Wednesday, December 9, 2009

You can stand under my a capella-ella-ella-eh

The following was written yesterday, at school. I never got round to publishing it last night. Apologies for the recycled pun.

Just a short and fairly stream-of-consciousness sort of update today, because I feel bad about not updating over the weekend. This was due to nomihodai (all you can drink)-induced catastrophic hangover on saturday, and ironing and Wipeout HD-induced apathy on sunday.

They're certainly keeping me on my toes at this school. Yesterday I was busy literally all day from 8:20 to 4:15, and then had to spend a couple of hours in the evening putting together a lesson about Christmas in Scotland. But, I find myself with a spare hour on a tuesday afternoon, so I thought it was time to squeeze out a blog. My desk is in a good stealthy position in this staffroom, and besides, I feel I've earned it.

I normally reserve workday blogging for times of extreme underemployment, doing something more productive like studying kanji at times like this. But I'm feeling a little sleepy and unfocussed right now. This is because I was awoken at five in the morning by blood trickling steadily from my nose. I'm working on the theory this haemonasal discharge was somehow triggered by the extreme chilliness of my bedroom. I can't quite bring myself to leave a heater on all night, as it seems just too wasteful, not to mention a little dangerous. But I did seriously consider sleeping with a beanie on last night. I think I will actually assess whether there is sufficient clearance under my kotatsu (under-heated table) to accommodate both my slumbering form and blood-spattered futon.

Anyway, you'll be pleased to hear that my lesson on the horrors of war went down a storm. Well, the first time I gave it, I think it was merely alright. But the teacher gave me some suggestions and, crucially, more time in the lesson when I came to do it again, and I smacked it out the park. The social studies teacher sat in on the class, presumably eager to keep an eye on the gaijin encroaching on his educational territory. He and the other teachers were very complimentary afterwards. For the record, I chickened out of mentioning Japan's war crimes, and I decided not to go any more disturbing than a low-res photo of a mass grave at Belsen.

What I hadn't bargained for was that I would then have to teach the class Happy Xmas (War is over) by singing it one line at a time and having them sing it back (like Moloko). I'm like Johnny A. Capella these days. It's quite a tricky song; on some lines I'm pretty sure SingStar would have rated me 'bad', at best. Thank the lord we didn't go with Christmas Wrapping.

The third-grade (i.e. oldest) students' English is so good here that the teachers are confident enough to pointlessly showboat by having me teach subjects other than English, in English. So yesterday I became a math (yes, that's how I have to say it) teacher, and delivered a lesson on solving simultaneous equations using the addition method. That is of course my favourite method as long as there are only two equations, after that you have to resort to Gaussian elimination really. It seemed to go reasonably well; as Cady Heron says, math is the same in every country. I feel like a full house of subjects could be on (gotta catch 'em all!), though teaching Japanese in English might be a bit of a struggle.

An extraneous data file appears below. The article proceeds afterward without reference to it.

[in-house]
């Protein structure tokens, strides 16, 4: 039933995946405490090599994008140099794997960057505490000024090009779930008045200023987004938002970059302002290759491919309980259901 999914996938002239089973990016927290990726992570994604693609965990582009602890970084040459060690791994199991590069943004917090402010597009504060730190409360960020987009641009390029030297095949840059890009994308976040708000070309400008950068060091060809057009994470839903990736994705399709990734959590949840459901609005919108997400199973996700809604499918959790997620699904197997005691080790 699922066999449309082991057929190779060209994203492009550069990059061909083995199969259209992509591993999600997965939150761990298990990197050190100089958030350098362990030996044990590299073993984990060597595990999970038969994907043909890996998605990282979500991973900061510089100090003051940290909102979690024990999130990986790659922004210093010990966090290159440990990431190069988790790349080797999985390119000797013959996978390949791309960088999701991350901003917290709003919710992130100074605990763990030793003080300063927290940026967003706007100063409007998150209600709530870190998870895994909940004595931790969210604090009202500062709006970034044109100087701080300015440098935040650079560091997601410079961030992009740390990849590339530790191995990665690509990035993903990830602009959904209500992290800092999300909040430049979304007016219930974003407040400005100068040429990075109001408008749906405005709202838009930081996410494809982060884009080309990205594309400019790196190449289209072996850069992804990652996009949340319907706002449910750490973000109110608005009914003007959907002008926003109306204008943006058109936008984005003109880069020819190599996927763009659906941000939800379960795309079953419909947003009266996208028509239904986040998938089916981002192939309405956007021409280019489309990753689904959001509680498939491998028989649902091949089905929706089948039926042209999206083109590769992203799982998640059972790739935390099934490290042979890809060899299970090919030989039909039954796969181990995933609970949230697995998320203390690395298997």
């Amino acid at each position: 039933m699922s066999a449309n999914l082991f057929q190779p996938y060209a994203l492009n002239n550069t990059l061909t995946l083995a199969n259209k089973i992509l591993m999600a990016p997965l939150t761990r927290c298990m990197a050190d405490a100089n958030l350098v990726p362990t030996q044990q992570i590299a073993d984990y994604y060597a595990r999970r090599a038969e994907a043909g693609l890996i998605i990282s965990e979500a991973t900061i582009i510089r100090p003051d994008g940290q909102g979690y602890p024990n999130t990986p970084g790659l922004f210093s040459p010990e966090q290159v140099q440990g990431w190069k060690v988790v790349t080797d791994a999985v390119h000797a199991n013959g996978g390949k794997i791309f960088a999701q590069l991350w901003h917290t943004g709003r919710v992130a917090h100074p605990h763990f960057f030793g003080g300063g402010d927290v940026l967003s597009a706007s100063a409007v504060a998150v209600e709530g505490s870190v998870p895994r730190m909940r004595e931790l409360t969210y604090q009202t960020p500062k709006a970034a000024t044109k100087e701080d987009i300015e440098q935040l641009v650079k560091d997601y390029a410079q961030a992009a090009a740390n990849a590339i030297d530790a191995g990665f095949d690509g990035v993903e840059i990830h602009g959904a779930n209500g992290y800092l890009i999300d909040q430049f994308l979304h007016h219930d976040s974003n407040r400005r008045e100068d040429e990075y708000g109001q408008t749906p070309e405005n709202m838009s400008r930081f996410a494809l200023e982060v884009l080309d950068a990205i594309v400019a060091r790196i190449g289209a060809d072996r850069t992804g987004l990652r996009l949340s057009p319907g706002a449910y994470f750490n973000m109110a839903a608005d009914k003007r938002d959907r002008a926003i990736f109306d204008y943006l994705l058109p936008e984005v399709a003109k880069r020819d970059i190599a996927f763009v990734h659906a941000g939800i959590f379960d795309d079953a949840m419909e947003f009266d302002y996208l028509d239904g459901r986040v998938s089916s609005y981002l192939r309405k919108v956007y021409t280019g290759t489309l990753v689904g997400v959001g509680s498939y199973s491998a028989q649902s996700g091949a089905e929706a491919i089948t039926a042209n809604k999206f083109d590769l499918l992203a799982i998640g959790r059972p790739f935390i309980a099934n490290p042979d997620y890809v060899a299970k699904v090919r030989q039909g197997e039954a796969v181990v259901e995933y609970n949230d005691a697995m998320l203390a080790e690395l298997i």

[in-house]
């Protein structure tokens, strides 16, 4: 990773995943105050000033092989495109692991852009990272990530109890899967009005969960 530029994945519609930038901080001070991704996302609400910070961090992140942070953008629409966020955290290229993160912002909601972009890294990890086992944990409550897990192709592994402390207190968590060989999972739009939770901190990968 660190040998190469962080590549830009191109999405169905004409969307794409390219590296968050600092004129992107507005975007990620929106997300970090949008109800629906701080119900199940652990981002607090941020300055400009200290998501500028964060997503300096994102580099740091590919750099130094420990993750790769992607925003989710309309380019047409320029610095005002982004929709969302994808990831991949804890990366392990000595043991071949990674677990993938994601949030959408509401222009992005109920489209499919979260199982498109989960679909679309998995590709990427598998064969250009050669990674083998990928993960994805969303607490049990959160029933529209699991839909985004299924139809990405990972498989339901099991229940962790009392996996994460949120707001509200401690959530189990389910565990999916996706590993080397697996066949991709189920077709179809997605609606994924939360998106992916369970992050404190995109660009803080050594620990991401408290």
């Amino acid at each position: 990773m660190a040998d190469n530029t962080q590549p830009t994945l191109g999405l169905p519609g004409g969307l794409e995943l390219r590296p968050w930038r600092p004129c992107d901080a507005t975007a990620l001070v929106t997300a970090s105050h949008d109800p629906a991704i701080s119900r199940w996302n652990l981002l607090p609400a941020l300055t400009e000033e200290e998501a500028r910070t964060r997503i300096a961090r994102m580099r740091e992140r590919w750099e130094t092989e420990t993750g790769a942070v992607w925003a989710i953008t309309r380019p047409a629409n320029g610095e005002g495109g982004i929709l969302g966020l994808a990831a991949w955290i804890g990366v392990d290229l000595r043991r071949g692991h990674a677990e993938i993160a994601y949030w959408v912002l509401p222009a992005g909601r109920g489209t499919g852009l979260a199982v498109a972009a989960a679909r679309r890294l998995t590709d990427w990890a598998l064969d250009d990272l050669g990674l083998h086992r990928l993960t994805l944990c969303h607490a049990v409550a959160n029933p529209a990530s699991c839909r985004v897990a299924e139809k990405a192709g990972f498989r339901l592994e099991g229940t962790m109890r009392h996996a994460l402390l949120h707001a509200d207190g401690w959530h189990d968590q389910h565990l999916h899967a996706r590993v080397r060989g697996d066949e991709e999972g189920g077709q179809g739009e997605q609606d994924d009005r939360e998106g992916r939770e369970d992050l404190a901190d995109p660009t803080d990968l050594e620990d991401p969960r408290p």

I'm back writing in the present now.
This morning I had to record myself reading out a story (the story of Tezuka Osamu, as it happens) as a model for a student preparing for a speech contest. Due to my long-standing hatred of hearing my own voice, I wasn't looking forward to this. But I actually surprised myself by not minding it at all. I have quite a nice voice really. I still sound way more Scottish than I do in my head, though. I was particularly taken aback to notice that I make the peculiarly Scottish distinction between the vowels in cIrcle and lUrk.

I'm taking this shedding of an old neurosis as another sign that this whole Japanese escapade is making me a less uptight and more together person. Tangentially, another example occurred to me when I was reading Charlie Brooker's column recently. I still think the man is a genius, but while I used to love his bleak, vitriolic, misanthropic worldview, it now strikes me as just a little needlessly negative.

Anyway, back to today's events. I was really struggling to come up with a activity for tomorrow's first-grade class (teaching 'me', 'him', 'her', etc.). I've been getting quite creative lately, drawing pictures for worksheets, making badges for the kids to wear for games, etc. But I was really drawing a blank on this one. Then I remembered my little sumo JavaScript that I made months ago, and had shelved after its inaugural outing was only so-so. The teacher was blown away, and beckoned over everyone else in the staffroom to have a look. I did my own bit of pointless showboating by using my phone to control it over Bluetooth (which is actually quite useful in a classroom setting, as it allows you to move around). They reacted as if I was actually magic. I love this school.

There is insufficient room to sleep under my kotatsu.


  1. Remember back in the day when you would rather go to a comedy club in an afro wig rather than sing karaoke?

  2. Right! I've come a long way (baby).

    Are you in Greece at the moment? I'm getting quite a few hits from the Athens region.

  3. Yes, I'm in greece and doing a lot of internet browsing.

  4. I don't like that you have a window into my obsessive compulsive internet habits.
    And why doesn't spellcheck accept internet, google or spellcheck yet?

  5. Yup, I'm totally watching you. I'm Sting and you're Rockwell.

    No offence, but I'm a little disappointed it's just you. I was hoping your mum was a big fan of mine.